WASP-69b: The Jupiter-sized planet with a spectacular comet-like tail

Illustration of planet with tail orbiting a star. Credit: Adam Makarenko/W. M. Keck Observatory.

Imagine a planet so close to its star that it’s literally boiling away into space!

That’s the story of WASP-69b, a gigantic planet about the size of Jupiter, located some 160 light-years away from Earth.

This incredible planet is making waves in the space community for a very unique reason: it has a massive tail trailing behind it, just like a comet.

Published in the Astrophysical Journal, a team of astrophysicists from UCLA has uncovered this fascinating detail.

They found that WASP-69b’s atmosphere is not just escaping into space but is being sculpted into a huge, comet-like tail by the star’s winds.

This tail stretches out for at least 350,000 miles, which is much longer than anything seen before in such planets.

Dakotah Tyler, a UCLA doctoral student and the lead author of the study, explains that while scientists knew the planet was losing some of its atmosphere, they didn’t realize how extensive its tail was until now.

This discovery is significant because it’s seven times longer than the planet itself!

WASP-69b is what scientists call a “hot Jupiter.” These are gas giant planets that orbit very close to their stars, much closer than any planet in our solar system does to the Sun.

For instance, WASP-69b orbits its star in less than four days – a blink of an eye compared to Mercury’s 88-day orbit around our Sun.

The big news here is how the star affects WASP-69b. The star’s radiation is stripping away the planet’s atmosphere, and the stellar winds are shaping this escaping gas into a long, thin tail.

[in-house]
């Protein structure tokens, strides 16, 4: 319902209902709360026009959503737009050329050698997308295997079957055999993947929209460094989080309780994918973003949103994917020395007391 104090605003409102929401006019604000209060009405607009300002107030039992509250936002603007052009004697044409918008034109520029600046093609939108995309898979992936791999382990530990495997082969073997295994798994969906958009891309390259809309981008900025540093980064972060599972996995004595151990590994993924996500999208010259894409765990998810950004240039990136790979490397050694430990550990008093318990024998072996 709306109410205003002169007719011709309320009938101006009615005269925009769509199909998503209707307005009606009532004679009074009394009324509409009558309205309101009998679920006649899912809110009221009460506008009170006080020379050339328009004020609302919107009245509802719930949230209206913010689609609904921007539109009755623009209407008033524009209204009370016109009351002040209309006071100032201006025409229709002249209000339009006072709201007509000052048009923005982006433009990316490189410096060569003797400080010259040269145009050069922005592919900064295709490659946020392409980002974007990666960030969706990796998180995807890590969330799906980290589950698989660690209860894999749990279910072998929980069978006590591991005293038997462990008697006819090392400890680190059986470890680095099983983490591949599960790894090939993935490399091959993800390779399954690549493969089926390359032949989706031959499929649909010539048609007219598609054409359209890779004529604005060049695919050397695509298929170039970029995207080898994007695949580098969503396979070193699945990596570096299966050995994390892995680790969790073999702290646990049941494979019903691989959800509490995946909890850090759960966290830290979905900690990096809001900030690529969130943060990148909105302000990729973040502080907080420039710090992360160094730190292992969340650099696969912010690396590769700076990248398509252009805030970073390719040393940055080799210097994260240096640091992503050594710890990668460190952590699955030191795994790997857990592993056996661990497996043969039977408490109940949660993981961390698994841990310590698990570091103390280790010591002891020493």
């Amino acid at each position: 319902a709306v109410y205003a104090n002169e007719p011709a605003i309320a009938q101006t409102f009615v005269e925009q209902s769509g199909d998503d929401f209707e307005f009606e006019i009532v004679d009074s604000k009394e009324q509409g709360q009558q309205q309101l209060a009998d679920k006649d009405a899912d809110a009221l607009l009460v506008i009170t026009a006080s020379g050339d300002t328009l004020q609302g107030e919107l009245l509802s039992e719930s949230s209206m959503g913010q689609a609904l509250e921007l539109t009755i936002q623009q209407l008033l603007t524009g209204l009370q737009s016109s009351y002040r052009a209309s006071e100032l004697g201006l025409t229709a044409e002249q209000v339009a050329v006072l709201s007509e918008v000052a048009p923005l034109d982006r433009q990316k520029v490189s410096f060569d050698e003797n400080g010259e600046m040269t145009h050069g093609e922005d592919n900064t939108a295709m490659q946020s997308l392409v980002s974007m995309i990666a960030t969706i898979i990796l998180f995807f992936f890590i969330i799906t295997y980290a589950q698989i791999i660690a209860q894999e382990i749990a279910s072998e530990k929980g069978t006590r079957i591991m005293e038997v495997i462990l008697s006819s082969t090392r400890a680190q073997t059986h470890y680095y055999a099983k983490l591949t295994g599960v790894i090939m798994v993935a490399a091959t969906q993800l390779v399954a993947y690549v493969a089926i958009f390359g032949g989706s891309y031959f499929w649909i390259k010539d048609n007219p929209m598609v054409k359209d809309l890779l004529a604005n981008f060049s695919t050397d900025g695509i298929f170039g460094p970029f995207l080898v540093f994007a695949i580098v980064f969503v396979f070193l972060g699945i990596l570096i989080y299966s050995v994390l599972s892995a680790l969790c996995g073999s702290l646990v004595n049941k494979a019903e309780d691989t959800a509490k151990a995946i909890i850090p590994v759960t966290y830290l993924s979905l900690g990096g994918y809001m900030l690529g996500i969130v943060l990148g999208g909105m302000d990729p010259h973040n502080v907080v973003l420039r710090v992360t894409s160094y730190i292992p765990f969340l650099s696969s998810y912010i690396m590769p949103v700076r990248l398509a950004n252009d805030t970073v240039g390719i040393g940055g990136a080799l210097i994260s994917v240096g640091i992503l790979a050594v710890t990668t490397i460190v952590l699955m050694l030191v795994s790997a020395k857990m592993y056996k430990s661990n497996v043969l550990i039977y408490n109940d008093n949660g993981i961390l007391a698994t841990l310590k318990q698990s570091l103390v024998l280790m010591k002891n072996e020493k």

This discovery is crucial for understanding how planets that are very close to their stars change over time.

Erik Petigura, a UCLA professor of physics and astronomy and a co-author of the study, points out that most stars have a planet orbiting closer than Mercury does to our Sun. The erosion of their atmospheres is important in explaining the kinds of planets we see today.

However, in most cases, this atmospheric loss probably happened a long time ago. That makes WASP-69b special because it lets scientists study this process in real time.

Previous observations of WASP-69b, using telescopes in Spain and San Diego County, only hinted at a tail. But the latest research, using a much larger telescope at the W. M. Keck Observatory in Hawaii, revealed much more.

The team found that the planet’s escaping gas, mostly hydrogen and helium, is being pushed towards Earth by the star’s radiation and winds.

Understanding this comet-like tail is important. It forms when the planet’s escaping atmosphere hits the stellar wind, allowing scientists to study these interactions closely. This research is a big step in understanding how planets and their stars interact with each other.

And here’s an uplifting bit of information: despite losing a massive 200,000 tons of atmosphere per second, WASP-69b isn’t in danger of completely evaporating anytime soon. With a mass about 90 times that of Earth, it has enough material to withstand this loss over its lifetime.

Tyler likens the resilience of WASP-69b to the challenges we face in life, reminding us that our capacity to endure and overcome is often greater than we think.

The study also includes contributions from Antonija Oklopcic of the University of Amsterdam and Trevor David of the Flatiron Institute, adding to this exciting chapter in our exploration of the universe.